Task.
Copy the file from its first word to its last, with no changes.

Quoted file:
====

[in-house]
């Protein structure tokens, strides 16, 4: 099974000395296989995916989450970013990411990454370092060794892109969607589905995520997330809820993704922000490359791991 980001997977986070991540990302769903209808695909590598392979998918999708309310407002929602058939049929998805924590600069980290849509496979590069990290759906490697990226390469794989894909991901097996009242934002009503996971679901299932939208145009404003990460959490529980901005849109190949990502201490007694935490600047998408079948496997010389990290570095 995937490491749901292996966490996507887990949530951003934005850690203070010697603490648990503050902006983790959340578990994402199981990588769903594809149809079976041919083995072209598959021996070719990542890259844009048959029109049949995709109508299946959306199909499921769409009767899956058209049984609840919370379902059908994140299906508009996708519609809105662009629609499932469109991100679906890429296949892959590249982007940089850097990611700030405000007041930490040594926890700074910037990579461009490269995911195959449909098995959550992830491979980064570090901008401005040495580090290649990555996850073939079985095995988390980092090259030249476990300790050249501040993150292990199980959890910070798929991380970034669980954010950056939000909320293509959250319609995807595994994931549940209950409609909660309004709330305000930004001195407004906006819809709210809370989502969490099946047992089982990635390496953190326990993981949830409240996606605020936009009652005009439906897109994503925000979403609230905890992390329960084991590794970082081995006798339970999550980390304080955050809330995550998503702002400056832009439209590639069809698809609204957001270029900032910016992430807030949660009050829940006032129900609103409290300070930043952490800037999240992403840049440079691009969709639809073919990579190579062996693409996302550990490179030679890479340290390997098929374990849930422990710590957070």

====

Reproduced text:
[in-house]
């Protein structure tokens, strides 16, 4: 099974000395296989995916989450970013990411990454370092060794892109969607589905995520997330809820993704922000490359791991 980001997977986070991540990302769903209808695909590598392979998918999708309310407002929602058939049929998805924590600069980290849509496979590069990290759906490697990226390469794989894909991901097996009242934002009503996971679901299932939208145009404003990460959490529980901005849109190949990502201490007694935490600047998408079948496997010389990290570095 995937490491749901292996966490996507887990949530951003934005850690203070010697603490648990503050902006983790959340578990994402199981990588769903594809149809079976041919083995072209598959021996070719990542890259844009048959029109049949995709109508299946959306199909499921769409009767899956058209049984609840919370379902059908994140299906508009996708519609809105662009629609499932469109991100679906890429296949892959590249982007940089850097990611700030405000007041930490040594926890700074910037990579461009490269995911195959449909098995959550992830491979980064570090901008401005040495580090290649990555996850073939079985095995988390980092090259030249476990300790050249501040993150292990199980959890910070798929991380970034669980954010950056939000909320293509959250319609995807595994994931549940209950409609909660309004709330305000930004001195407004906006819809709210809370989502969490099946047992089982990635390496953190326990993981949830409240996606605020936009009652005009439906897109994503925000979403609230905890992390329960084991590794970082081995006798339970999550980390304080955050809330995550998503702002400056832009439209590639069809698809609204957001270029900032910016992430807030949660009050829940006032129900609103409290300070930043952490800037999240992403840049440079691009969709639809073919990579190579062996693409996302550990490179030679890479340290390997098929374990849930422990710590957070």